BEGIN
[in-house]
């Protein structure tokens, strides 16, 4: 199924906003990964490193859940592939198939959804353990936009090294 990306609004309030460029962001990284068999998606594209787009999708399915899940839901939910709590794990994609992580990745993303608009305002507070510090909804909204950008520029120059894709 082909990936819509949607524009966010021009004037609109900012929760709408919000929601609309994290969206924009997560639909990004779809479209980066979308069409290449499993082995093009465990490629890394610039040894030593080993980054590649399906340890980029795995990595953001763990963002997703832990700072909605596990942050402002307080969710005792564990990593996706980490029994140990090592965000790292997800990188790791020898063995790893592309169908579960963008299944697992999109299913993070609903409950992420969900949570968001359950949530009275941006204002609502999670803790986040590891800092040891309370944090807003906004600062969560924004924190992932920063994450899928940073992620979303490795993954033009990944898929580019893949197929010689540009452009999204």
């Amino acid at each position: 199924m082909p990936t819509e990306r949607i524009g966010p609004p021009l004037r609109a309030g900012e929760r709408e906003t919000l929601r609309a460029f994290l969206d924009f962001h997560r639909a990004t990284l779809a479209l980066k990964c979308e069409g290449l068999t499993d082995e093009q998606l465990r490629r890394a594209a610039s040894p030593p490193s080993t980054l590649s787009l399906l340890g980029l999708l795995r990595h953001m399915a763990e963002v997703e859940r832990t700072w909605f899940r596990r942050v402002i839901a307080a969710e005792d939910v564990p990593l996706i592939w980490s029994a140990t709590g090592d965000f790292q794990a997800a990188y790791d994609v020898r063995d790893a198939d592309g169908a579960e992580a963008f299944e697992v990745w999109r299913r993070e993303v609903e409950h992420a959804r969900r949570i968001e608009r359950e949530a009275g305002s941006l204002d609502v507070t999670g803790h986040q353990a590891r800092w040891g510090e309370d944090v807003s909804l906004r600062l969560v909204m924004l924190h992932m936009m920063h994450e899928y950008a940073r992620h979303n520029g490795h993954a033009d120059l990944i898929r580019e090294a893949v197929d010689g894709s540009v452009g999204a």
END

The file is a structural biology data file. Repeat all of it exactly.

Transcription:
[in-house]
């Protein structure tokens, strides 16, 4: 199924906003990964490193859940592939198939959804353990936009090294 990306609004309030460029962001990284068999998606594209787009999708399915899940839901939910709590794990994609992580990745993303608009305002507070510090909804909204950008520029120059894709 082909990936819509949607524009966010021009004037609109900012929760709408919000929601609309994290969206924009997560639909990004779809479209980066979308069409290449499993082995093009465990490629890394610039040894030593080993980054590649399906340890980029795995990595953001763990963002997703832990700072909605596990942050402002307080969710005792564990990593996706980490029994140990090592965000790292997800990188790791020898063995790893592309169908579960963008299944697992999109299913993070609903409950992420969900949570968001359950949530009275941006204002609502999670803790986040590891800092040891309370944090807003906004600062969560924004924190992932920063994450899928940073992620979303490795993954033009990944898929580019893949197929010689540009452009999204």
């Amino acid at each position: 199924m082909p990936t819509e990306r949607i524009g966010p609004p021009l004037r609109a309030g900012e929760r709408e906003t919000l929601r609309a460029f994290l969206d924009f962001h997560r639909a990004t990284l779809a479209l980066k990964c979308e069409g290449l068999t499993d082995e093009q998606l465990r490629r890394a594209a610039s040894p030593p490193s080993t980054l590649s787009l399906l340890g980029l999708l795995r990595h953001m399915a763990e963002v997703e859940r832990t700072w909605f899940r596990r942050v402002i839901a307080a969710e005792d939910v564990p990593l996706i592939w980490s029994a140990t709590g090592d965000f790292q794990a997800a990188y790791d994609v020898r063995d790893a198939d592309g169908a579960e992580a963008f299944e697992v990745w999109r299913r993070e993303v609903e409950h992420a959804r969900r949570i968001e608009r359950e949530a009275g305002s941006l204002d609502v507070t999670g803790h986040q353990a590891r800092w040891g510090e309370d944090v807003s909804l906004r600062l969560v909204m924004l924190h992932m936009m920063h994450e899928y950008a940073r992620h979303n520029g490795h993954a033009d120059l990944i898929r580019e090294a893949v197929d010689g894709s540009v452009g999204a």